Three teens playing a video game
From left, members of the Conifer Esports varsity team, Landon Hancock, Romey Haydon and Reece Gill practice before competing against STEM School Highlands Ranch. They were playing Super Smash Brothers. Credit: Deb Hurley Brobst

A sports team at Conifer High School doesn’t have uniforms or cheerleaders to cheer them on. The team doesn’t play on a court or field.

But it does play against other teams around the state, and after three years as a probationary sport, last year it was sanctioned by the Colorado High School Athletic Association. 

It is Esports, and Conifer’s team has 13 participants who began their competitive season on Sept. 27. Esports is a team sport where members play video games against teams from other schools. Ninety-four teams competed last year, and Esports continues to grow in Colorado, the nation and internationally.

The Conifer team practices and competes in coach Drew Maseberg’s classroom, using two large monitors. As teams competed on Sept. 27 — one against STEM School Highlands Ranch and the other against Rocky Mountain High School in Fort Collins — Maseberg prepared PlayStation consoles for the next day’s competition.

Teen boy holding a game console.
Sophomore Reece Gill concentrates on playing a game. Credit: Deb Hurley Brobst

While some might say Esports aren’t really sports, Maseberg disagrees. Team members are competitive and work together to beat other teams around the state. There are regional and state competitions just like traditional high school sports.

“These kids are playing video games anyway,” Maseberg said. “This is getting them to play together in person and socializing. Last year, we were playing all sorts of teams all over Colorado. It’s nice to not have to drive all those hours to get to competitions.”

Some Esports team members also play more traditional sports, but they enjoy gaming too, so the Esports team is a good fit. For other participants, Esports is the only team they can participate in because of physical challenges or the only team they want to participate on.

Two teens looking at a computer screen.
Juniors Landon Hancock and Gaige Trujillo check out a game. Credit: Deb Hurley Brobst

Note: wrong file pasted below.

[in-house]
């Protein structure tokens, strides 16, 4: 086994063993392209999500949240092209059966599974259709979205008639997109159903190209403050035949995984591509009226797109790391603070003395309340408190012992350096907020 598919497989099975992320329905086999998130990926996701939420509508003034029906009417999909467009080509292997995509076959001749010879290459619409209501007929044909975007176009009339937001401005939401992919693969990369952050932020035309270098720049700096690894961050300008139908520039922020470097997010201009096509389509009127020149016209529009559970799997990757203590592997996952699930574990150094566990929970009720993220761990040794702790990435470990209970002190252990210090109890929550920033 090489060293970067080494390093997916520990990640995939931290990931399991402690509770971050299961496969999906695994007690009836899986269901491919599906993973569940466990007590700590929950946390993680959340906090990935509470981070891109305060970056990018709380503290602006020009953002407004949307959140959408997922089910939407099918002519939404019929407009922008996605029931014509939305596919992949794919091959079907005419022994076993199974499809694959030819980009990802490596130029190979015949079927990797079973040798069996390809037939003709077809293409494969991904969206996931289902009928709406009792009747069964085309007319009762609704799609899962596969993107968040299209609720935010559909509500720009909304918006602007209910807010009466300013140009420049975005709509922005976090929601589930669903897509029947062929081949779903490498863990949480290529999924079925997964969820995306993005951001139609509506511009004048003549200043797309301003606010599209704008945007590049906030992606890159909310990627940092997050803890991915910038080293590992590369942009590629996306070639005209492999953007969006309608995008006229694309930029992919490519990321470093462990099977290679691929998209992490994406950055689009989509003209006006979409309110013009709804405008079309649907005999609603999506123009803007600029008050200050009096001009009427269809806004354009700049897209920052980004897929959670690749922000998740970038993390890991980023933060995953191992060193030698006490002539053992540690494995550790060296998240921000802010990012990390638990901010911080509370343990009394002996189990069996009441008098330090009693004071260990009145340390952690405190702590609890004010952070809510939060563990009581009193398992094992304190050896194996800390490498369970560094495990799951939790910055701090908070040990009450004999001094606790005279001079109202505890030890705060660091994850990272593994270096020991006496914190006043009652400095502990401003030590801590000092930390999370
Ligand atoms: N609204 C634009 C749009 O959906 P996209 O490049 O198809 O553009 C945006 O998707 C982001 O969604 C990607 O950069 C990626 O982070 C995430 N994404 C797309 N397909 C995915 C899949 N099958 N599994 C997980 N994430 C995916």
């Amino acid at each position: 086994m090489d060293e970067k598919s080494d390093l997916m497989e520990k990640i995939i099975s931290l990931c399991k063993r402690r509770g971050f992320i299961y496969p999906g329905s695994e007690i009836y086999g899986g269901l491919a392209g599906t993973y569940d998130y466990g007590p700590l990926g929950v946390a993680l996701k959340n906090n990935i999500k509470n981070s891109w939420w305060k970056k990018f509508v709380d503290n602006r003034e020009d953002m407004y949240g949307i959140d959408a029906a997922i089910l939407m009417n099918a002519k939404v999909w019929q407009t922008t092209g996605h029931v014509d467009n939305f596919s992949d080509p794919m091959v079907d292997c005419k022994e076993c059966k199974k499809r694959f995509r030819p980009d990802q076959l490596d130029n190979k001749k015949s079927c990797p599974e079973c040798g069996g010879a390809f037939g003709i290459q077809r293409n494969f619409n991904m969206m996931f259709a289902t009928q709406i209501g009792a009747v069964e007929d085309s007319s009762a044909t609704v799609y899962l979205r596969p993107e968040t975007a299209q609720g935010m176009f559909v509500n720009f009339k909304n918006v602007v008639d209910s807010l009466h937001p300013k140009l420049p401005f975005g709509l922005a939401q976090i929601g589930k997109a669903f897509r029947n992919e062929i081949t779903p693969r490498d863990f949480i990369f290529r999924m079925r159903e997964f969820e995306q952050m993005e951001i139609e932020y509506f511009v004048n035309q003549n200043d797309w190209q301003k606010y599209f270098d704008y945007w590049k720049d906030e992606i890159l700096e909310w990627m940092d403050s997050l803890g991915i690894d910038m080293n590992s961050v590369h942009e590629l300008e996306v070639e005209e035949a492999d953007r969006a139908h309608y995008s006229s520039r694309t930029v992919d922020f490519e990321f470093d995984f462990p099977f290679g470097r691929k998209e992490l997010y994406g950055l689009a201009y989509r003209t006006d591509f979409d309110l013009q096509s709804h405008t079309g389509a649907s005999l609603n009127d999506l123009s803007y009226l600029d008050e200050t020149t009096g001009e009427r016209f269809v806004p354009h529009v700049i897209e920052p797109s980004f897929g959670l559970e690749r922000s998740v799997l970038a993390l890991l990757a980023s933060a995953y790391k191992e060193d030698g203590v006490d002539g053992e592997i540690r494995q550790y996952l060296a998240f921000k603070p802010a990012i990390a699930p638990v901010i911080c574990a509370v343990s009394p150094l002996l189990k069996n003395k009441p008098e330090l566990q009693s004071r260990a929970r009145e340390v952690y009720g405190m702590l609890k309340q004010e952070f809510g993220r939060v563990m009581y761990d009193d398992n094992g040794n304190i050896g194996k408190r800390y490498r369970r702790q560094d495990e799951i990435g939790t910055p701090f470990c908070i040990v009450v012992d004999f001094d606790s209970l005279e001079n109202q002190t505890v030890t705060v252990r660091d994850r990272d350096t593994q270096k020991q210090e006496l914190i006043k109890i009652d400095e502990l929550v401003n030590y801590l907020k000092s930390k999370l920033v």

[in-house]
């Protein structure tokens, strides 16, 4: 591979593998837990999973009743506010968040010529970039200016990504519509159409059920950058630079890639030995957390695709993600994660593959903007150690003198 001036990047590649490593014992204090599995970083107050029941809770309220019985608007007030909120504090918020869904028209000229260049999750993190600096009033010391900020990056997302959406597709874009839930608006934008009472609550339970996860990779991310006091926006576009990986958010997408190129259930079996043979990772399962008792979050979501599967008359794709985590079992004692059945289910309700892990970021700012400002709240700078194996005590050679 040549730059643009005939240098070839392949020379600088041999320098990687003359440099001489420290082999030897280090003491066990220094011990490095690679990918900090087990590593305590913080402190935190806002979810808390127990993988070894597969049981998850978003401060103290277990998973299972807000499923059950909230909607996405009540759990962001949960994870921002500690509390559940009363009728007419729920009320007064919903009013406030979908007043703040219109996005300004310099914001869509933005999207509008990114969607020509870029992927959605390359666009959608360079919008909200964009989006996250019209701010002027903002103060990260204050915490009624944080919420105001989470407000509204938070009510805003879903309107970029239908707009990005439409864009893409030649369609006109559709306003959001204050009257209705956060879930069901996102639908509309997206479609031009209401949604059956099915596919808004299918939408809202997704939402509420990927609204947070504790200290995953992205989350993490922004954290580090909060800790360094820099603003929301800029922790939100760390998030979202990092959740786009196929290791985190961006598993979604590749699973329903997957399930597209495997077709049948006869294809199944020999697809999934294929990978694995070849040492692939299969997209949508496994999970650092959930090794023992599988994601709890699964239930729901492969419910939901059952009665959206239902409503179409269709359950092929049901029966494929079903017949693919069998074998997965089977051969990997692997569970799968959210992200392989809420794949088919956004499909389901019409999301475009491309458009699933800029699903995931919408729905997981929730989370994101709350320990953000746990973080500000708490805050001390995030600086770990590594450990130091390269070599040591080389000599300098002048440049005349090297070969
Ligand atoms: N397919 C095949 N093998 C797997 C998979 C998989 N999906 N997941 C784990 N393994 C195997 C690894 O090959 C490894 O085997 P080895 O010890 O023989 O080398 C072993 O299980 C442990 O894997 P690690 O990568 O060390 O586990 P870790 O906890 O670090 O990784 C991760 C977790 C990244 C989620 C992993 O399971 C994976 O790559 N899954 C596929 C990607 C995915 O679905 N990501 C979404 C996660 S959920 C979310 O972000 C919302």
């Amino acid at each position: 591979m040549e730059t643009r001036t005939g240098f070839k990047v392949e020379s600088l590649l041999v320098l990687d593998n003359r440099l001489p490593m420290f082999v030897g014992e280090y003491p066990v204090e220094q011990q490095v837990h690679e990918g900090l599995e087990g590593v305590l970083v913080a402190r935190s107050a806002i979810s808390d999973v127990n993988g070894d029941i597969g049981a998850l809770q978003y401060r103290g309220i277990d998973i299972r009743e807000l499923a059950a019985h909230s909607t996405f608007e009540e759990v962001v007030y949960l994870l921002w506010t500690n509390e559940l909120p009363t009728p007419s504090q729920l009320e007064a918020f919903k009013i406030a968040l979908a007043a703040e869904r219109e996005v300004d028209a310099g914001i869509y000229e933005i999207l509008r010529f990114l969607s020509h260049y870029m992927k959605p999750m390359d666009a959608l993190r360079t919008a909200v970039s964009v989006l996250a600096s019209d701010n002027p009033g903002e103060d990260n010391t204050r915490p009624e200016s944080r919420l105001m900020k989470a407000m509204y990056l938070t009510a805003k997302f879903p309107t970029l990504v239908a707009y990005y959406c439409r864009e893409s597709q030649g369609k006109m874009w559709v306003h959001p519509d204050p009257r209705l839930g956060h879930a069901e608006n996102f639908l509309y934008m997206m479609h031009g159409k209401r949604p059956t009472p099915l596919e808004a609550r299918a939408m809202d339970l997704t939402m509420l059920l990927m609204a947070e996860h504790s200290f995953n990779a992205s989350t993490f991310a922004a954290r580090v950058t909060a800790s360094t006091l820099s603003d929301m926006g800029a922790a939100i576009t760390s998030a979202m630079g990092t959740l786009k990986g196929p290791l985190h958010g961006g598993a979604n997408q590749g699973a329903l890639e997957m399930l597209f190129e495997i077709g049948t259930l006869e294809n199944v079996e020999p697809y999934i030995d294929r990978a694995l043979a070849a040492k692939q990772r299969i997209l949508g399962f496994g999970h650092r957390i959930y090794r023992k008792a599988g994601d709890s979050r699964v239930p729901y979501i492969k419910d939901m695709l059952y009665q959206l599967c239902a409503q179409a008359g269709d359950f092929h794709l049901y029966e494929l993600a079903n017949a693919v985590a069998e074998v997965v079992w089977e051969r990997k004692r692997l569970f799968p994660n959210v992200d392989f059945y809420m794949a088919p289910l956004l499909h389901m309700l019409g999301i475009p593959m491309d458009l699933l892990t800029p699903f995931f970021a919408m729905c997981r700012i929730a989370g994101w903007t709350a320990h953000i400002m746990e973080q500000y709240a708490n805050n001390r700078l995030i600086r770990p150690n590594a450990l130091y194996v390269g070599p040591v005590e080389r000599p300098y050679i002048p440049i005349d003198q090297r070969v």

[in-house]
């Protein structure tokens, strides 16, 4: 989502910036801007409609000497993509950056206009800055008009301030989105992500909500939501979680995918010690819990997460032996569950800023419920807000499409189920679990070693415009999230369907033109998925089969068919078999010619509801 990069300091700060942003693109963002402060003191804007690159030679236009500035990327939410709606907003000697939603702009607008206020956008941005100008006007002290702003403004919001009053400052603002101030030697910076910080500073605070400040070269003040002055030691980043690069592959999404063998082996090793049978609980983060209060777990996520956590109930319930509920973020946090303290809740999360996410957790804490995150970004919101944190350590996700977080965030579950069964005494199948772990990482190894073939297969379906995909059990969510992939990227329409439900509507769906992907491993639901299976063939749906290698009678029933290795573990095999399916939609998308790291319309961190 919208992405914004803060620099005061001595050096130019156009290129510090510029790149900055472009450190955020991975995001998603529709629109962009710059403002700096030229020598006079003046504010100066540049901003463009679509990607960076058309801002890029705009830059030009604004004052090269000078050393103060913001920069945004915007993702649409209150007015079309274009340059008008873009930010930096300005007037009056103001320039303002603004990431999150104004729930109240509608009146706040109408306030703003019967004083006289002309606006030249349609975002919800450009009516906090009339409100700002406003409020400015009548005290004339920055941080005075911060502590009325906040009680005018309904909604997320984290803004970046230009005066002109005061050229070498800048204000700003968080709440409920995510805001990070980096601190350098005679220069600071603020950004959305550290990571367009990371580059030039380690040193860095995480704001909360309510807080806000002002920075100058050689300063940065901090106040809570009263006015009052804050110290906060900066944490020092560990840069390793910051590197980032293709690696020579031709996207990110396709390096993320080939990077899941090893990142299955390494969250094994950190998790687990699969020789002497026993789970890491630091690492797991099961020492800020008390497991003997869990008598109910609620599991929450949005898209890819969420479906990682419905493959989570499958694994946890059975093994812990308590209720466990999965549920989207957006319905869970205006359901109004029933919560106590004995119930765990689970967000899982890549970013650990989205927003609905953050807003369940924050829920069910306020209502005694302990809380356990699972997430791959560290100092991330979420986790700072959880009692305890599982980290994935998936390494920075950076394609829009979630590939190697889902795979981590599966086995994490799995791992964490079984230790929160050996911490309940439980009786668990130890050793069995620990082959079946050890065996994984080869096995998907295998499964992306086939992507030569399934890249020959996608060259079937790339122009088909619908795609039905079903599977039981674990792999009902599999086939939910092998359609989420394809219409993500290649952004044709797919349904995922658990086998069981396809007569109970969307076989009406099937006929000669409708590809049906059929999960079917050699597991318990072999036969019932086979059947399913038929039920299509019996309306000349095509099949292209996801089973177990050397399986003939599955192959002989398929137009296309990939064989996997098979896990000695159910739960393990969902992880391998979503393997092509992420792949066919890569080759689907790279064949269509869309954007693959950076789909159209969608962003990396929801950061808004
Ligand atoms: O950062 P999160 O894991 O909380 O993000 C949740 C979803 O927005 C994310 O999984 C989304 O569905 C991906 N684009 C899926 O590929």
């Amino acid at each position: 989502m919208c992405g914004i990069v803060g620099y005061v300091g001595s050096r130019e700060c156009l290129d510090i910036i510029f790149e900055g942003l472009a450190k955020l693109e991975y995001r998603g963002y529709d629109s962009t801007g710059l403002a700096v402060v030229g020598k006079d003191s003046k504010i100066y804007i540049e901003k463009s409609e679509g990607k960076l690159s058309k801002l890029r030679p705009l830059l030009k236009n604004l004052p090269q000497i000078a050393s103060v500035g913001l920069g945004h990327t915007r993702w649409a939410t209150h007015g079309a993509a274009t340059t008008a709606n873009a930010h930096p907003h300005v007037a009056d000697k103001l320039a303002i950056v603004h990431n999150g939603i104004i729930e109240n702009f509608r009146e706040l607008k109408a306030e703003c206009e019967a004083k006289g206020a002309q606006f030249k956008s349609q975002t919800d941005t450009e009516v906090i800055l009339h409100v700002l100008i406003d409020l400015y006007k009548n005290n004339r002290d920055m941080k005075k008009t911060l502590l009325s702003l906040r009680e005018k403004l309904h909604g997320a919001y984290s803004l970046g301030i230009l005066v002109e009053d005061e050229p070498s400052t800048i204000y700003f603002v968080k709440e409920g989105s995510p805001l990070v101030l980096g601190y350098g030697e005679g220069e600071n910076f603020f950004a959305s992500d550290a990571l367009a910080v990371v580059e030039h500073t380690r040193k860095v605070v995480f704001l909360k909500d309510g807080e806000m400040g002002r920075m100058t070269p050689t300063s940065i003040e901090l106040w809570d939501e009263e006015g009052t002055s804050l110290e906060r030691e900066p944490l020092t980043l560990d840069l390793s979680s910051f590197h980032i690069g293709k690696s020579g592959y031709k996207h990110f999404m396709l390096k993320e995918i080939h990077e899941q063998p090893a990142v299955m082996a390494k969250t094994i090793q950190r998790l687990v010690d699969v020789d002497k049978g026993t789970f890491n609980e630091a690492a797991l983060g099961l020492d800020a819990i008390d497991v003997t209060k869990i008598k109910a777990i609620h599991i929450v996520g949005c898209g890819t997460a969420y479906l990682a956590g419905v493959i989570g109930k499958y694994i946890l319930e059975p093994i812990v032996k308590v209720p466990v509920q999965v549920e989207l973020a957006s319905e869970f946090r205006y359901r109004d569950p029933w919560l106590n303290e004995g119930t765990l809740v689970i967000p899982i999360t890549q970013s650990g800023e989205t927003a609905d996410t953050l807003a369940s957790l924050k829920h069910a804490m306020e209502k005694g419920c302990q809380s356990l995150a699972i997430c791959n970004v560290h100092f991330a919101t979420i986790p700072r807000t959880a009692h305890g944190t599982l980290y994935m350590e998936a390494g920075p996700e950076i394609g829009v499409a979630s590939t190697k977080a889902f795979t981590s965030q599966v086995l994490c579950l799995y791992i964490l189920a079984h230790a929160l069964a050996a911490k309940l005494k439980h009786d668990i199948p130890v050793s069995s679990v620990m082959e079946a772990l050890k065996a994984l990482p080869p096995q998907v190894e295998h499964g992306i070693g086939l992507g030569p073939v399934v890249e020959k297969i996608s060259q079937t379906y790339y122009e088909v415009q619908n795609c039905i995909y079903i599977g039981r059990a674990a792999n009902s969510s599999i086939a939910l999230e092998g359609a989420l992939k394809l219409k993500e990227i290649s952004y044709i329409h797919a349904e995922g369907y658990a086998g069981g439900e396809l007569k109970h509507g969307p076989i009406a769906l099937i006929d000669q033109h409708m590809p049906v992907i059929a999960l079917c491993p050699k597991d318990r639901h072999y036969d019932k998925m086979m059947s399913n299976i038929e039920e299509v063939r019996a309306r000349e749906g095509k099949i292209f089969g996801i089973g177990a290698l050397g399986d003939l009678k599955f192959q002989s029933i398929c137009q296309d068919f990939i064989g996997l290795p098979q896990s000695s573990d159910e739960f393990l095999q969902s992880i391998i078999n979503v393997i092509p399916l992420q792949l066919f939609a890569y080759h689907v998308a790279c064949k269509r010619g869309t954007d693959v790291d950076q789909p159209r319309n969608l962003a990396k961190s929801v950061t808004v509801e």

Sophomore Romey Haydon joined the team after tearing his ACL, so he can’t play football. He’s been a gamer since he was 6 years old.

“This is something great to do after school,” he said, adding that being on the Esports team is more individual competition compared with football.

Each team has three players, each of whom plays five games against a competing team member. Then the winners of the five-game competition play again. Esports is played both during the fall and spring semesters.

Back of the heads of teenagers looking at a large screen with a video game on it.
Conifer’s junior varsity team prepares to play against Rocky Mountain High School. Credit: Deb Hurley Brobst

Junior Landon Hancock decided to join the Esports team after having a class with Maseberg. A lacrosse player, he called Esports a change of pace.

“It’s kind of fun and definitely different,” he said.

Junior Gaige Trujillo played football last year but decided to join Esports instead this year. He said the team gives him something to do after school where he can talk to other students with similar interests and have fun.

Three teens sitting in chairs looking at a computer screen.
The junior varsity Esports team plays a game against Rocky Mountain High School. Credit: Deb Hurley Brobst

Sophomore Reece Gill is on the spring track team, and he decided to join Esports this fall. He said Esports was less physical but definitely competitive.

“It’s a really small team,” Gill said. “We get to be a super-tight-knit group.”

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